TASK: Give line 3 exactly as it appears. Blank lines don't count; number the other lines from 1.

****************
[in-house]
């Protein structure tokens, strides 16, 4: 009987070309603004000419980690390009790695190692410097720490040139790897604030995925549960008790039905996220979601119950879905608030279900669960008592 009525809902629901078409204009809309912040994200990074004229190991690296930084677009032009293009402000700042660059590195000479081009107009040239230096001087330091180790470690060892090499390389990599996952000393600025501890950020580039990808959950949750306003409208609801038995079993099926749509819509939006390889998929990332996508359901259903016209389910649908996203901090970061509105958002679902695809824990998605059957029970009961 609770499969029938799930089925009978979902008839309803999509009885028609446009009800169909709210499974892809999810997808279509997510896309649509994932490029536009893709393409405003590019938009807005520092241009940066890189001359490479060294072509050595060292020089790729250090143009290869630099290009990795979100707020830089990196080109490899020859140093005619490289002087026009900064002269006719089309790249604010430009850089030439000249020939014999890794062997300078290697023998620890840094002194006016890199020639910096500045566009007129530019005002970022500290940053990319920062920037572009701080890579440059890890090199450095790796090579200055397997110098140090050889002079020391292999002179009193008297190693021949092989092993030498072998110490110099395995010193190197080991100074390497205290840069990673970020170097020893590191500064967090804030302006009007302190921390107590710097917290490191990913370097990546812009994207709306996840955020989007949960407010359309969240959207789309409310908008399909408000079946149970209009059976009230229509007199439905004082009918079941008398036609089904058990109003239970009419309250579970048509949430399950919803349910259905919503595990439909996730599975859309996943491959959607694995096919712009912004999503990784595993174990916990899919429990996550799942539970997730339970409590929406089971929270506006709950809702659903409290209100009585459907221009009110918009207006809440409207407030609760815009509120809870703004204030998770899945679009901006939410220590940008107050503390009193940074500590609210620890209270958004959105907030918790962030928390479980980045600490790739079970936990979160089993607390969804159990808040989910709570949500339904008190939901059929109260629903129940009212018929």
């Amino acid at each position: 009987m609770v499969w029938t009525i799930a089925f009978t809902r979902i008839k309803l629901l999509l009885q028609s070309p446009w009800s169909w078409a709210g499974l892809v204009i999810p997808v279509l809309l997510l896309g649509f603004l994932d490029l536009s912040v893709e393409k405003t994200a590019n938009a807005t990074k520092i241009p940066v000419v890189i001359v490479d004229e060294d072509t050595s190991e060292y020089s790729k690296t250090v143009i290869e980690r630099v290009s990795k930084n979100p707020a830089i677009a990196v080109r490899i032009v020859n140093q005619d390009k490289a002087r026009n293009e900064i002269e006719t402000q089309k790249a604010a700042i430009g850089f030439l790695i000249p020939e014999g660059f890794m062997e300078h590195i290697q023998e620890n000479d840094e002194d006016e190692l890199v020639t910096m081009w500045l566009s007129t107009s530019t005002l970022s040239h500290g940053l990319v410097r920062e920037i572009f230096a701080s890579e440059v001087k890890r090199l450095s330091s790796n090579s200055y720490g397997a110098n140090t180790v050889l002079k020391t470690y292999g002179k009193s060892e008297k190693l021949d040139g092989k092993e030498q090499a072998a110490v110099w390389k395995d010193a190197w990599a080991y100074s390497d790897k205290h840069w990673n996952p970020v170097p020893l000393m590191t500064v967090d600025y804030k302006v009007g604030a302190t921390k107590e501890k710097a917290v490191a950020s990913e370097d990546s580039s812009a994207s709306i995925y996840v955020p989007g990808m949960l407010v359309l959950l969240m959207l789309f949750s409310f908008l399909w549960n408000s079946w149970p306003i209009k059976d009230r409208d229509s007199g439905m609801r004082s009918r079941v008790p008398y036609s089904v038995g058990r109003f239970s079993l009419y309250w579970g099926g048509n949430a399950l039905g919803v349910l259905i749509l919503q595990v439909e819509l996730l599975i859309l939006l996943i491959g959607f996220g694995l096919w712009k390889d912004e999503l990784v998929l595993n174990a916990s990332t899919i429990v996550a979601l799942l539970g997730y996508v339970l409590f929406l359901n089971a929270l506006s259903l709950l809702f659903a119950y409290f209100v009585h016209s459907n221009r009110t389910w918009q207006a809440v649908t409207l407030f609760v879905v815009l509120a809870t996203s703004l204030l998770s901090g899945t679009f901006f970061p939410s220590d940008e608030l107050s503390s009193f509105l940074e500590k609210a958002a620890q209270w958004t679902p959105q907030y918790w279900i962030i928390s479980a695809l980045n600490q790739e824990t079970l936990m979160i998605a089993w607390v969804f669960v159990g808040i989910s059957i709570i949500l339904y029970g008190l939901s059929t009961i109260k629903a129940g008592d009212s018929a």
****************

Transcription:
């Amino acid at each position: 009987m609770v499969w029938t009525i799930a089925f009978t809902r979902i008839k309803l629901l999509l009885q028609s070309p446009w009800s169909w078409a709210g499974l892809v204009i999810p997808v279509l809309l997510l896309g649509f603004l994932d490029l536009s912040v893709e393409k405003t994200a590019n938009a807005t990074k520092i241009p940066v000419v890189i001359v490479d004229e060294d072509t050595s190991e060292y020089s790729k690296t250090v143009i290869e980690r630099v290009s990795k930084n979100p707020a830089i677009a990196v080109r490899i032009v020859n140093q005619d390009k490289a002087r026009n293009e900064i002269e006719t402000q089309k790249a604010a700042i430009g850089f030439l790695i000249p020939e014999g660059f890794m062997e300078h590195i290697q023998e620890n000479d840094e002194d006016e190692l890199v020639t910096m081009w500045l566009s007129t107009s530019t005002l970022s040239h500290g940053l990319v410097r920062e920037i572009f230096a701080s890579e440059v001087k890890r090199l450095s330091s790796n090579s200055y720490g397997a110098n140090t180790v050889l002079k020391t470690y292999g002179k009193s060892e008297k190693l021949d040139g092989k092993e030498q090499a072998a110490v110099w390389k395995d010193a190197w990599a080991y100074s390497d790897k205290h840069w990673n996952p970020v170097p020893l000393m590191t500064v967090d600025y804030k302006v009007g604030a302190t921390k107590e501890k710097a917290v490191a950020s990913e370097d990546s580039s812009a994207s709306i995925y996840v955020p989007g990808m949960l407010v359309l959950l969240m959207l789309f949750s409310f908008l399909w549960n408000s079946w149970p306003i209009k059976d009230r409208d229509s007199g439905m609801r004082s009918r079941v008790p008398y036609s089904v038995g058990r109003f239970s079993l009419y309250w579970g099926g048509n949430a399950l039905g919803v349910l259905i749509l919503q595990v439909e819509l996730l599975i859309l939006l996943i491959g959607f996220g694995l096919w712009k390889d912004e999503l990784v998929l595993n174990a916990s990332t899919i429990v996550a979601l799942l539970g997730y996508v339970l409590f929406l359901n089971a929270l506006s259903l709950l809702f659903a119950y409290f209100v009585h016209s459907n221009r009110t389910w918009q207006a809440v649908t409207l407030f609760v879905v815009l509120a809870t996203s703004l204030l998770s901090g899945t679009f901006f970061p939410s220590d940008e608030l107050s503390s009193f509105l940074e500590k609210a958002a620890q209270w958004t679902p959105q907030y918790w279900i962030i928390s479980a695809l980045n600490q790739e824990t079970l936990m979160i998605a089993w607390v969804f669960v159990g808040i989910s059957i709570i949500l339904y029970g008190l939901s059929t009961i109260k629903a129940g008592d009212s018929a």